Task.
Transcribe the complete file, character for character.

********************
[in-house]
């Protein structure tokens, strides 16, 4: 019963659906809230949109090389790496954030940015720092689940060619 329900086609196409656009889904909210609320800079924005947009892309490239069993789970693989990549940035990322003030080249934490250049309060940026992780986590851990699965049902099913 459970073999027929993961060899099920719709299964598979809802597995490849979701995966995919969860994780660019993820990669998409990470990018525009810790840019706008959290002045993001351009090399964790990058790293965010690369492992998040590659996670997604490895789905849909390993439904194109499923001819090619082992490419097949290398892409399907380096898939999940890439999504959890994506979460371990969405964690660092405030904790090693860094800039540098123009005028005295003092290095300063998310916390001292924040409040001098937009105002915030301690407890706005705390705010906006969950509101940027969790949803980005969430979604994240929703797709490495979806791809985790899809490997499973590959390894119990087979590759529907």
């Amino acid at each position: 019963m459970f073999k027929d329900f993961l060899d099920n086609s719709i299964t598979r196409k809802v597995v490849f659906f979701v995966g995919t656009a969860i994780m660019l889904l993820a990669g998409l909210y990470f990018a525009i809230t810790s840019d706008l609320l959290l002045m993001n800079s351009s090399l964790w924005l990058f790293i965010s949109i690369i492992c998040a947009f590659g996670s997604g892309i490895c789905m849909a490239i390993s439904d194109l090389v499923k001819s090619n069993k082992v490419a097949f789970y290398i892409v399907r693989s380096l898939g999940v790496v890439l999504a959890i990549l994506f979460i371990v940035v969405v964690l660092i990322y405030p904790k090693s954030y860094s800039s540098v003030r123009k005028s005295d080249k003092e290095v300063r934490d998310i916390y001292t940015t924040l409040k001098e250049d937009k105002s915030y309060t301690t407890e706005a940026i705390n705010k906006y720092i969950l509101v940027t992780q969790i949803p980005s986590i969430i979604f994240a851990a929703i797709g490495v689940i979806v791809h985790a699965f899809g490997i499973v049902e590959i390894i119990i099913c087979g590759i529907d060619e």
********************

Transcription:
[in-house]
């Protein structure tokens, strides 16, 4: 019963659906809230949109090389790496954030940015720092689940060619 329900086609196409656009889904909210609320800079924005947009892309490239069993789970693989990549940035990322003030080249934490250049309060940026992780986590851990699965049902099913 459970073999027929993961060899099920719709299964598979809802597995490849979701995966995919969860994780660019993820990669998409990470990018525009810790840019706008959290002045993001351009090399964790990058790293965010690369492992998040590659996670997604490895789905849909390993439904194109499923001819090619082992490419097949290398892409399907380096898939999940890439999504959890994506979460371990969405964690660092405030904790090693860094800039540098123009005028005295003092290095300063998310916390001292924040409040001098937009105002915030301690407890706005705390705010906006969950509101940027969790949803980005969430979604994240929703797709490495979806791809985790899809490997499973590959390894119990087979590759529907």
């Amino acid at each position: 019963m459970f073999k027929d329900f993961l060899d099920n086609s719709i299964t598979r196409k809802v597995v490849f659906f979701v995966g995919t656009a969860i994780m660019l889904l993820a990669g998409l909210y990470f990018a525009i809230t810790s840019d706008l609320l959290l002045m993001n800079s351009s090399l964790w924005l990058f790293i965010s949109i690369i492992c998040a947009f590659g996670s997604g892309i490895c789905m849909a490239i390993s439904d194109l090389v499923k001819s090619n069993k082992v490419a097949f789970y290398i892409v399907r693989s380096l898939g999940v790496v890439l999504a959890i990549l994506f979460i371990v940035v969405v964690l660092i990322y405030p904790k090693s954030y860094s800039s540098v003030r123009k005028s005295d080249k003092e290095v300063r934490d998310i916390y001292t940015t924040l409040k001098e250049d937009k105002s915030y309060t301690t407890e706005a940026i705390n705010k906006y720092i969950l509101v940027t992780q969790i949803p980005s986590i969430i979604f994240a851990a929703i797709g490495v689940i979806v791809h985790a699965f899809g490997i499973v049902e590959i390894i119990i099913c087979g590759i529907d060619e």